I was invited to speak yesterday at the World Economic Forum’s seminar on
“Digitalization and International Economic Policy: Tax, Competition, Trade and Investment”. Also invited to speak were Director of Global Tax Policy at IBM Linda Evans, Head of Tax Policy at KPMG Chris Morgan and Fellow at the Council on Economic Policies Agustin Redonda. We spoke about tax policies in a globalised and digitalised economy, specifically on a white paper to be prepared by a working group within the World Economic Forum that the Tax Justice Network is currently integrating. A few days ago, Open Democracy published a worrying piece about the creeping capture of the United Nations system by corporations, after the World Economic Forum signed an agreement with the UN. This relationship is one to watch closely, and likely one to work towards undoing as soon as possible in order to safeguard the UN from becoming a corporate puppet.
Here is the full speech I presented yesterday:
Thank you for the invitation to present. There is now consensus that multinationals are avoiding hundreds of billions of dollars a year in taxes and this affects especially lower-income countries, amplifying social inequalities, including gender inequalities.
The BEPS process has failed to solve the problem of tax avoidance, creating instead patches and complex rules based on the same old system.
Now, with the new OECD consultation, there is an opportunity for real change based on the long-standing tax justice positions: that taxing rights should be aligned with the location of real economic activity; that jurisdictions should not engage in a race to the bottom; and that the resulting redistribution of taxing rights should benefit lower-income countries in particular.
What would effective reform look like?
1) The decision process should include all countries, especially low income ones. Asking countries to implement rules decided by others isn’t really “inclusive”, no matter what you call yourself.
2) The new taxing rules should apply to all industries, not only to the digital economy.
3) The longstanding tax justice proposal for unitary taxation should apply, that is, assessing profits at the level of the multinational group rather than as separate entities within the group.
4) The formulary apportionment of the tax base should include not just sales, but also employment (at headcount, rather than at payroll level) to truly benefit low-income countries.
5) Unitary taxation based on real economic activity should apply to the whole tax base of multinationals, not just to “residual” profits. The application to all profits (both routine and residual) would not only address tax avoidance, but would also reduce the “complexity” and “uncertainty” that so many multinationals and accountancy firms seem to be worried about.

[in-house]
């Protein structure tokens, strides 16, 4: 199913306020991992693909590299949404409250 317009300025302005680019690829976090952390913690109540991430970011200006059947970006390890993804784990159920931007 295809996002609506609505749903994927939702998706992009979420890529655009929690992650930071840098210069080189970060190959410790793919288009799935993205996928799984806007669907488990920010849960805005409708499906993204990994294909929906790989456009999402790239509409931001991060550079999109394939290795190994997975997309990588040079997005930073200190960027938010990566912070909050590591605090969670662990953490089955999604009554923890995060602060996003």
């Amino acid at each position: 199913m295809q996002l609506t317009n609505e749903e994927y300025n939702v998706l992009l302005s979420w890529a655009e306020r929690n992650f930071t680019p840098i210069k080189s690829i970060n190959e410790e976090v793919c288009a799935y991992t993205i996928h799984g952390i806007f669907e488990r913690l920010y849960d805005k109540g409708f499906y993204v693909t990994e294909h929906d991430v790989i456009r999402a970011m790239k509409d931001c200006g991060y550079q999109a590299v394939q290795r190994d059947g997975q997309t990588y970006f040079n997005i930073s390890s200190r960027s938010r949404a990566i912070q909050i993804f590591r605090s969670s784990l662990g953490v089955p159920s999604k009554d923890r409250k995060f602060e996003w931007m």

6) A minimum tax rate will be helpful to counteract the race to the bottom. However, such minimum tax rate should apply at each-jurisdiction level, and not as a global average. In other words, multinationals should not be able to claim that they need not pay taxes in country X because their overall average taxation already reached the required minimum, for example because they paid higher taxes in rich countries. Instead, every country, especially low-income ones, should be allowed and required to apply the minimum tax rate to every multinational that operates there. This isn’t a matter of affecting their tax sovereignty, but rather giving them the chance to obtain the required tax revenues. In any case, tax sovereignty should not be construed so as to allow beggar thy neighbour policies. Just as the Financial Action Task Force prevents countries from facilitating or benefiting from money laundering, so should countries be prevented from facilitating or benefiting from profit shifting and tax avoidance.
To be clear, these tax reforms will involve important technical aspects, but the key choices will be fundamentally political.
Even if the new rules will require new consensus, such as what elements the formulary apportionment should include, it is worth the effort. The new system will at least get closer to taxing multinationals based on how they actually operate.
If the process fails to deliver truly useful reforms, the UN should try to find better rules. If these also fail, countries will – and should – establish unilateral measures, and hopefully countries in the global south will coordinate to do so.
Lastly, no matter what decision is taken, it will be necessary to define criteria and give civil society organisations and journalists, access to data to see if the system is actually working. As for the criteria, the Tax Justice Network has published the “Corporate Tax Haven Index” which could be used to track countries’ progress. As for access to information, an obvious first step would be to get public access to country by country reports, as the Tax Justice Network has been asking for years.